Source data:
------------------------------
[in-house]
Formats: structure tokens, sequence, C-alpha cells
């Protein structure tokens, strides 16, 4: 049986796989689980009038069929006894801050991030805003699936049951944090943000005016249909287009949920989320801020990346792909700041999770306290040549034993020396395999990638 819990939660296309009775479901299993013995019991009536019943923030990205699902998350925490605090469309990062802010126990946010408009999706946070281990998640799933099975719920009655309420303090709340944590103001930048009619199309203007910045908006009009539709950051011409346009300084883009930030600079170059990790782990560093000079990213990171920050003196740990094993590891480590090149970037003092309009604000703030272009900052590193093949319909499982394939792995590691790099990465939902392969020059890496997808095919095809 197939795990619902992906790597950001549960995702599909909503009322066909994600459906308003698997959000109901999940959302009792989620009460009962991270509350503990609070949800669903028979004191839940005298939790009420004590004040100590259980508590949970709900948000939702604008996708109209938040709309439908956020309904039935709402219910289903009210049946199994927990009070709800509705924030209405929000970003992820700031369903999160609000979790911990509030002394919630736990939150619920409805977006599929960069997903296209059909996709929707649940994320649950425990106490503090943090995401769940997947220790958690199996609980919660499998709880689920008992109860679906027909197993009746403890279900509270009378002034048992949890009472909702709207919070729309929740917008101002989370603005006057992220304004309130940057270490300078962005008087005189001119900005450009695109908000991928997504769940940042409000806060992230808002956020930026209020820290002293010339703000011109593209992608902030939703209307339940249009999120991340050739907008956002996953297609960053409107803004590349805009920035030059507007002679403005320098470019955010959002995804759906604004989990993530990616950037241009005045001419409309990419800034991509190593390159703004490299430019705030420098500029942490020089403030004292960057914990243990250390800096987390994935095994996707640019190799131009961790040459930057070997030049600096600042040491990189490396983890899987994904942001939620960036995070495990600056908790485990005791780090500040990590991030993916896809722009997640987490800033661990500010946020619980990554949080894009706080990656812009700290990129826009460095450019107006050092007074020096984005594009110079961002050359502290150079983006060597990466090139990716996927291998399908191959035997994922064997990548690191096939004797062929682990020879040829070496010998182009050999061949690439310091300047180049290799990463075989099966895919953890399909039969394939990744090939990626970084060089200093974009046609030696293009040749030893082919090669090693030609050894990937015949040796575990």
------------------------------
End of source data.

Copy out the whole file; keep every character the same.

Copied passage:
[in-house]
Formats: structure tokens, sequence, C-alpha cells
């Protein structure tokens, strides 16, 4: 049986796989689980009038069929006894801050991030805003699936049951944090943000005016249909287009949920989320801020990346792909700041999770306290040549034993020396395999990638 819990939660296309009775479901299993013995019991009536019943923030990205699902998350925490605090469309990062802010126990946010408009999706946070281990998640799933099975719920009655309420303090709340944590103001930048009619199309203007910045908006009009539709950051011409346009300084883009930030600079170059990790782990560093000079990213990171920050003196740990094993590891480590090149970037003092309009604000703030272009900052590193093949319909499982394939792995590691790099990465939902392969020059890496997808095919095809 197939795990619902992906790597950001549960995702599909909503009322066909994600459906308003698997959000109901999940959302009792989620009460009962991270509350503990609070949800669903028979004191839940005298939790009420004590004040100590259980508590949970709900948000939702604008996708109209938040709309439908956020309904039935709402219910289903009210049946199994927990009070709800509705924030209405929000970003992820700031369903999160609000979790911990509030002394919630736990939150619920409805977006599929960069997903296209059909996709929707649940994320649950425990106490503090943090995401769940997947220790958690199996609980919660499998709880689920008992109860679906027909197993009746403890279900509270009378002034048992949890009472909702709207919070729309929740917008101002989370603005006057992220304004309130940057270490300078962005008087005189001119900005450009695109908000991928997504769940940042409000806060992230808002956020930026209020820290002293010339703000011109593209992608902030939703209307339940249009999120991340050739907008956002996953297609960053409107803004590349805009920035030059507007002679403005320098470019955010959002995804759906604004989990993530990616950037241009005045001419409309990419800034991509190593390159703004490299430019705030420098500029942490020089403030004292960057914990243990250390800096987390994935095994996707640019190799131009961790040459930057070997030049600096600042040491990189490396983890899987994904942001939620960036995070495990600056908790485990005791780090500040990590991030993916896809722009997640987490800033661990500010946020619980990554949080894009706080990656812009700290990129826009460095450019107006050092007074020096984005594009110079961002050359502290150079983006060597990466090139990716996927291998399908191959035997994922064997990548690191096939004797062929682990020879040829070496010998182009050999061949690439310091300047180049290799990463075989099966895919953890399909039969394939990744090939990626970084060089200093974009046609030696293009040749030893082919090669090693030609050894990937015949040796575990």